A Silicon Valley lawmaker is gaining momentum with a bill that would require "climate change" to be among the science topics that all California public school students are taught.
The measure, by state Sen. Joe Simitian, D-Palo Alto, also would mandate that future science textbooks approved for California public schools include climate change.
"You can't have a science curriculum that is relevant and current if it doesn't deal with the science behind climate change," Simitian said. "This is a phenomenon of global importance and our kids ought to understand the science behind that phenomenon."
The state Senate approved the bill, SB 908, Jan. 30 by a 26-13 vote. It heads now to the state Assembly. Gov. Arnold Schwarzenegger has taken numerous actions to reduce global warming, but he has yet to weigh in on Simitian's bill. Other Republicans in the Capitol, however, are not happy about the proposal.
Some say the science on global warming isn't clear, while others worry the bill would inject environmental propaganda into classrooms.
"I find it disturbing that this mandate to teach this theory is not accompanied by a requirement that the discussion be science-based and include a critical analysis of all sides of the subject," said Sen. Tom McClintock, R-Thousand Oaks, during the Senate debate.
Only two Republicans voted for the bill, Sen. Abel Maldonado, R-San Luis Obispo, and
One of the opponents, Sen. Jeff Denham, R-Modesto, said he wants guarantees that the views of global warming skeptics will be taught.
"Some wouldn't view them as skeptics. Some would view them as the right side of the issue," said Denham, an Atwater almond farmer who also runs a plastics recycling business.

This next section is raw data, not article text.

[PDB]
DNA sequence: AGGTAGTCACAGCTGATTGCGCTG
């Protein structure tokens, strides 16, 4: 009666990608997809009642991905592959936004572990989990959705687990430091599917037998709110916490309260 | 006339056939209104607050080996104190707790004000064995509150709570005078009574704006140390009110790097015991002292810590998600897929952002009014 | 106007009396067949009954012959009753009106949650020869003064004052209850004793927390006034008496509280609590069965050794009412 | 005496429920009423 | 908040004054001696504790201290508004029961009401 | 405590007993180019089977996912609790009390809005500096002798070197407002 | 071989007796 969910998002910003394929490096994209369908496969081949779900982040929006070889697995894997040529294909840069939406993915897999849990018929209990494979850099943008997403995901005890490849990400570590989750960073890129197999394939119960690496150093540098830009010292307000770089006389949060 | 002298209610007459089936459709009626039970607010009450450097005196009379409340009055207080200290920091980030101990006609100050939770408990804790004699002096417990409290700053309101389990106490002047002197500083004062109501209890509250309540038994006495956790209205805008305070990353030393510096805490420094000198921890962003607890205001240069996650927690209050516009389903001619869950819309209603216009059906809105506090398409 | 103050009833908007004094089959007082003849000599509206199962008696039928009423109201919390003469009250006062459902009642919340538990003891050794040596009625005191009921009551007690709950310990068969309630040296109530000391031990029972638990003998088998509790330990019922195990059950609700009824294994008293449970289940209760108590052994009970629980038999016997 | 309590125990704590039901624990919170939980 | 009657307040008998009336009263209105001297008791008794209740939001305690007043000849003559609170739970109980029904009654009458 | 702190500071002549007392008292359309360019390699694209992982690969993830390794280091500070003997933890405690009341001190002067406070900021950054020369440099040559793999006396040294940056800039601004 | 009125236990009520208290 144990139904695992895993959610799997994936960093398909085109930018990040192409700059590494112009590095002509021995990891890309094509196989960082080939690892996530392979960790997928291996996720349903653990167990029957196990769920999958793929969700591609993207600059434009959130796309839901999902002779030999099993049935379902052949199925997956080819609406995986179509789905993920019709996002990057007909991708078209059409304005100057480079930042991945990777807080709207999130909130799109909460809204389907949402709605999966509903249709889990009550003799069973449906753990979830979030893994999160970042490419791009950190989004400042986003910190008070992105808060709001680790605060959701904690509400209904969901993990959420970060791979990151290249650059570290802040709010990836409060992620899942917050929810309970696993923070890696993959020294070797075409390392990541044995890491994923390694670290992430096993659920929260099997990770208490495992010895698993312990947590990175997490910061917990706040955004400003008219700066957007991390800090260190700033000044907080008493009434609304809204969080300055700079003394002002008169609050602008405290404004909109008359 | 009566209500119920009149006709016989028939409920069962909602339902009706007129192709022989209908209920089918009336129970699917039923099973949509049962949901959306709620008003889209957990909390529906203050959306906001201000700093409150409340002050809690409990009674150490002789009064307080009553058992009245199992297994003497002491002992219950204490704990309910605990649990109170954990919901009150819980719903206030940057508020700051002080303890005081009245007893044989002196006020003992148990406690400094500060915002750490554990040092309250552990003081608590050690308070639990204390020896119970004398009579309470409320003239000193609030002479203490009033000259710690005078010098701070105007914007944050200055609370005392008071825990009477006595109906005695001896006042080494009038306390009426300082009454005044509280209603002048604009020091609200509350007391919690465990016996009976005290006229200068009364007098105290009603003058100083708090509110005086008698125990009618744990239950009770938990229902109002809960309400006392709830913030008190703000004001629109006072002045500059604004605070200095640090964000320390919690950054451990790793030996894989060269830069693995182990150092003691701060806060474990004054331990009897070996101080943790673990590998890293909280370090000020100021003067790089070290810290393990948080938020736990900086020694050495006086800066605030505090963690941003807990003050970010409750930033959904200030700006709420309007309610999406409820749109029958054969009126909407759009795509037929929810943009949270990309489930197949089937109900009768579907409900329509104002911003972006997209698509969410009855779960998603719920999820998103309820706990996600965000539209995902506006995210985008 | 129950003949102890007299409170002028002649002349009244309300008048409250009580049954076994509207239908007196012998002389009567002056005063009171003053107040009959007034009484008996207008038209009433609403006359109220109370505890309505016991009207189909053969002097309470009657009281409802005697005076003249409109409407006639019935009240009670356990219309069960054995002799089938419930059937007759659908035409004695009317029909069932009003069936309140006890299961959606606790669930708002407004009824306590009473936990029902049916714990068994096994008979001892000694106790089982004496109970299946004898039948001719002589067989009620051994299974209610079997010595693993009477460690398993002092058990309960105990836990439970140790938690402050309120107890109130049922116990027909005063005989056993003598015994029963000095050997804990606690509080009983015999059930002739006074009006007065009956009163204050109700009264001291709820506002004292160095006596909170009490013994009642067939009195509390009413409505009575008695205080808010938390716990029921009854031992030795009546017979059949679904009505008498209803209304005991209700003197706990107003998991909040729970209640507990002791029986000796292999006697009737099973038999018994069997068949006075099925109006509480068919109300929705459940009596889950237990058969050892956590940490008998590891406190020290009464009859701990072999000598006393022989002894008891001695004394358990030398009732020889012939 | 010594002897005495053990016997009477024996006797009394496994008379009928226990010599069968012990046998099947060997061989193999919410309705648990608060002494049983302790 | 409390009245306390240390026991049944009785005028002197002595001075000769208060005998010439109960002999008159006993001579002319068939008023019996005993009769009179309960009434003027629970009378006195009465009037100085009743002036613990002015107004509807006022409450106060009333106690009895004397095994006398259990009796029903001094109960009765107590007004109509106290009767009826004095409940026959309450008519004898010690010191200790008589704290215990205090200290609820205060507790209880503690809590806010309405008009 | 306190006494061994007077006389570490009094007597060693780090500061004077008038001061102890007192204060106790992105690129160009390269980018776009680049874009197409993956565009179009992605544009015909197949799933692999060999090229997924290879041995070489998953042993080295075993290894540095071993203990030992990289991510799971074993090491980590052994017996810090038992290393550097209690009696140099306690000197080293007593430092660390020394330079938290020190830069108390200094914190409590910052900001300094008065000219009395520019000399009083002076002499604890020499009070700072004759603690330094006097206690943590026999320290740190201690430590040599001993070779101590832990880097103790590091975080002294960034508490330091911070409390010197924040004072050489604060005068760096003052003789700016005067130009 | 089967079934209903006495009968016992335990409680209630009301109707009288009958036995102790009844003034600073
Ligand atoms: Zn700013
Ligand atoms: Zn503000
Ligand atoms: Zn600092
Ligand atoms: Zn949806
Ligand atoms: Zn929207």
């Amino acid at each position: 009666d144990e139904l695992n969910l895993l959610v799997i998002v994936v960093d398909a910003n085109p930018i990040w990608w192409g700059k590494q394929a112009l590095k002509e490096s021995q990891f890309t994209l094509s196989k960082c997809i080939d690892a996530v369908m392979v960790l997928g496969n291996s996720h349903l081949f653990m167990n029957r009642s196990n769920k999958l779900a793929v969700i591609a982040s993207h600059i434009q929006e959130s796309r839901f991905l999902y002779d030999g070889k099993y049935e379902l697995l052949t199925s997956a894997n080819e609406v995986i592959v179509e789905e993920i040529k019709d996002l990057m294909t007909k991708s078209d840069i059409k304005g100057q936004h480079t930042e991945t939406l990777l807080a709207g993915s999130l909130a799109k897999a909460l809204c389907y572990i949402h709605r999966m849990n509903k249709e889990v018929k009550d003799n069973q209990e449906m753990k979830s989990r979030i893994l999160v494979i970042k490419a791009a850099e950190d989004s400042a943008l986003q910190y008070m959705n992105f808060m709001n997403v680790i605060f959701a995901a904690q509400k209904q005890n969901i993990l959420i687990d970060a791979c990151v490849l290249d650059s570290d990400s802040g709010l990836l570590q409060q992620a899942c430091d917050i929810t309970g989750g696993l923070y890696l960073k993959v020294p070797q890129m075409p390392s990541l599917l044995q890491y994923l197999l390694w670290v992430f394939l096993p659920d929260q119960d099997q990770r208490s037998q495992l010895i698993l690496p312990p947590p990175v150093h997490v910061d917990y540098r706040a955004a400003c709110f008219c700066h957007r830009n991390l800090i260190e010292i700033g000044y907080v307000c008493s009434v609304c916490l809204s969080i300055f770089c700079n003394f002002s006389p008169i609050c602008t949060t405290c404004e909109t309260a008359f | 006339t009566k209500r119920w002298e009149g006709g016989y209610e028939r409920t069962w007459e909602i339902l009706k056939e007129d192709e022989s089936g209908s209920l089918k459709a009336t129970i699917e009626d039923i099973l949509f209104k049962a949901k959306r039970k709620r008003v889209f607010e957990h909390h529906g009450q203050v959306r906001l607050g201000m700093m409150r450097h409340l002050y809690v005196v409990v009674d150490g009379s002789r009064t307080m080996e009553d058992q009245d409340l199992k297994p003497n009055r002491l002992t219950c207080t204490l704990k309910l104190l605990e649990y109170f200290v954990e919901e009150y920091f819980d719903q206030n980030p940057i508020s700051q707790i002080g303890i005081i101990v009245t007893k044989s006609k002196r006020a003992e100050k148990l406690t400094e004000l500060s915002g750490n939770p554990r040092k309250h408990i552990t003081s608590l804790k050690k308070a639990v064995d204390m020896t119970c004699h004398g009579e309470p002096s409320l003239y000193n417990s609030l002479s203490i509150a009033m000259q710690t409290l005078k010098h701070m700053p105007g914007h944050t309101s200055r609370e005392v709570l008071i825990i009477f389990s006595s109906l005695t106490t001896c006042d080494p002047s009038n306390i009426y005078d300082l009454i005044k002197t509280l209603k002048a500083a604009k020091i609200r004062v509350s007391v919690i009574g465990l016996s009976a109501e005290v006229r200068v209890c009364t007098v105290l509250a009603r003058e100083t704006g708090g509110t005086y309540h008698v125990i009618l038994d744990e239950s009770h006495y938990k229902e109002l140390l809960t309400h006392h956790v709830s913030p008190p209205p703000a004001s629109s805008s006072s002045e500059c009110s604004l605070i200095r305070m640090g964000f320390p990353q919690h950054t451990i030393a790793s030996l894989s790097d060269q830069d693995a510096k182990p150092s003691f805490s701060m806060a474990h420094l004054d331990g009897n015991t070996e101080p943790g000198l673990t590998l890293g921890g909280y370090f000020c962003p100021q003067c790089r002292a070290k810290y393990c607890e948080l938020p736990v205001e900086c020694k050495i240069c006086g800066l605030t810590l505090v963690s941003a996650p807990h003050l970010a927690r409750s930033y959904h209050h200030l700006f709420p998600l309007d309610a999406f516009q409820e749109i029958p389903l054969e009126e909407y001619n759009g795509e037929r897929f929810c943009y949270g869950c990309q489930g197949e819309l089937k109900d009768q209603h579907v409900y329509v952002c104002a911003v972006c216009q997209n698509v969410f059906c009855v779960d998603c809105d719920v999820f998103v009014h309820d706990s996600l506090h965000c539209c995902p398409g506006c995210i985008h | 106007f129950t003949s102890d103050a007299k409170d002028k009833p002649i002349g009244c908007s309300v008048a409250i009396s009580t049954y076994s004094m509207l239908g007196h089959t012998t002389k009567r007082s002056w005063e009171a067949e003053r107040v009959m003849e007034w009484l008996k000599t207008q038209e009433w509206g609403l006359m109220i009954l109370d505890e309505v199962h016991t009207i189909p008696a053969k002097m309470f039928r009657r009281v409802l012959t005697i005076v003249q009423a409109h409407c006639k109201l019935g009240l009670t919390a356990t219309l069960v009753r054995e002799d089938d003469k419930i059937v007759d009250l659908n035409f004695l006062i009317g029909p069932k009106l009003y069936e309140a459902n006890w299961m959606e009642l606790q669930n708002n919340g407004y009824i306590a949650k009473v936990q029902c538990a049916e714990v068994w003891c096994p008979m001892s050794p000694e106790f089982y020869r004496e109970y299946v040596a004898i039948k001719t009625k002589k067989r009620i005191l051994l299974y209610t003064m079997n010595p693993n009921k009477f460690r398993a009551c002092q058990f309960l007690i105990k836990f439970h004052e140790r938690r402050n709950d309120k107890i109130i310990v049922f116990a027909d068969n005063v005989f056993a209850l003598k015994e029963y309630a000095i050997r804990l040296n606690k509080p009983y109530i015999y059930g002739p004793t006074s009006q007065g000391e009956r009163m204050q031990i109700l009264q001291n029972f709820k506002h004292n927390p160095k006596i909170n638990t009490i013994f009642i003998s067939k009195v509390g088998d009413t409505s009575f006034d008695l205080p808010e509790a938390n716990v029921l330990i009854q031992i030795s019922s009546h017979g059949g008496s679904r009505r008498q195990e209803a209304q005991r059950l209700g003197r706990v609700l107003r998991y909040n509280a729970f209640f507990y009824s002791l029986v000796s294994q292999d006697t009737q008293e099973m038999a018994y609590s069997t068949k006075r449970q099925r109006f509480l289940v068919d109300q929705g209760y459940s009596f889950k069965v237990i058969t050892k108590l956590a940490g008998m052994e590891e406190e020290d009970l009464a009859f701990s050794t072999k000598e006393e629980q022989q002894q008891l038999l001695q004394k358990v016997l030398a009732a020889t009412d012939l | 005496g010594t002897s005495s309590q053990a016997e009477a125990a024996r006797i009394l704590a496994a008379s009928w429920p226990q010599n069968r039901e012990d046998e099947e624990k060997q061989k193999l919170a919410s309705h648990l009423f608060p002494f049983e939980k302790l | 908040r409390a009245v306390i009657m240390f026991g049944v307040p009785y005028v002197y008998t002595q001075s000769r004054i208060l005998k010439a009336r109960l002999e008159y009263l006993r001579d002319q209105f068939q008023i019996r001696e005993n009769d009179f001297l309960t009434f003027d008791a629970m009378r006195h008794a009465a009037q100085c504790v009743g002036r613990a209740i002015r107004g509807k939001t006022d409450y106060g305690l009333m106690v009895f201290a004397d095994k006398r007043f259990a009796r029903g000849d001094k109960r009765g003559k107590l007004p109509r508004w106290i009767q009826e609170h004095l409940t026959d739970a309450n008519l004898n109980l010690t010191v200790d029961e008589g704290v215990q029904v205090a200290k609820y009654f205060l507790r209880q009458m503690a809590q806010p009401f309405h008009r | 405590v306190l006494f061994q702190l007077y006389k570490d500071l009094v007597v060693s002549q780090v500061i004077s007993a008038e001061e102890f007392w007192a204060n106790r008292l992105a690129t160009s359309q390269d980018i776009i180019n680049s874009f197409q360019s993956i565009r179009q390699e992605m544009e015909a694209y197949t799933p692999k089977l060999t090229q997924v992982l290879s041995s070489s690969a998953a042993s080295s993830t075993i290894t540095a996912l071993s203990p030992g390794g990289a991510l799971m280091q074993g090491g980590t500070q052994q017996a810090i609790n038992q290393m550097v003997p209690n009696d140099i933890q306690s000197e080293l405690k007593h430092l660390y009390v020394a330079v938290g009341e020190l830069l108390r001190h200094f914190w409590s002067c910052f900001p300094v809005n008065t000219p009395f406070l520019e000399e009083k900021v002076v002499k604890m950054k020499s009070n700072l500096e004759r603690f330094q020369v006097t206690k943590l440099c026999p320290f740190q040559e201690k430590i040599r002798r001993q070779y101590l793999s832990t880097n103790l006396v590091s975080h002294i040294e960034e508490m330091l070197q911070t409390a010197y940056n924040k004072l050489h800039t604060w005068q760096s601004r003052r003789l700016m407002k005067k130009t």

"We don't have complete factual information yet," Denham said. "From what I have seen the Earth has heated and cooled on its own for centuries. I don't know that there's anything that is a direct cause of that right now, but we can do a better job of cleaning up our planet."
Simitian noted that his bill wouldn't dictate what to teach or in what grades, but rather would require the state Board of Education and state Department of Education to decide both.
Although global warming is mentioned in high school classes about weather, it is currently not required to be covered in all textbooks, said the head of the California Science Teachers Association.
"This is a great idea. I don't think there's any reason to talk about politics," said Christine Bertrand, the group's executive director. "There's no argument that there is climate change. The argument is how much is caused by the activities of mankind."
Bertrand said teachers would have plenty to discuss: rising levels of carbon dioxide, how temperatures are measured globally, and what is known and not known about global warming.
Meanwhile, the 10 hottest years - ranked by global surface temperature - since 1880 all have occurred since 1995, according to the National Climatic Data Center, a federal agency in North Carolina.
In 2005, America's most prestigious scientific body, the National Academy of Sciences, issued a statement with the headline "Climate change is real." It was signed by the national scientific academies of Japan, Britain, Canada, China, Germany, Italy, France, Russia, India and Brazil. Citing direct measurements of air and oceans, along with melting glaciers, it noted:
"There is now strong evidence that significant global warming is occurring. . . . It is likely that most of the warming in recent decades can be attributed to human activities. This warming has already led to changes in the Earth's climate."
IF YOU'RE INTERESTED
To read the bill, go to www.senate.ca.gov, click "legislation" and type SB 908.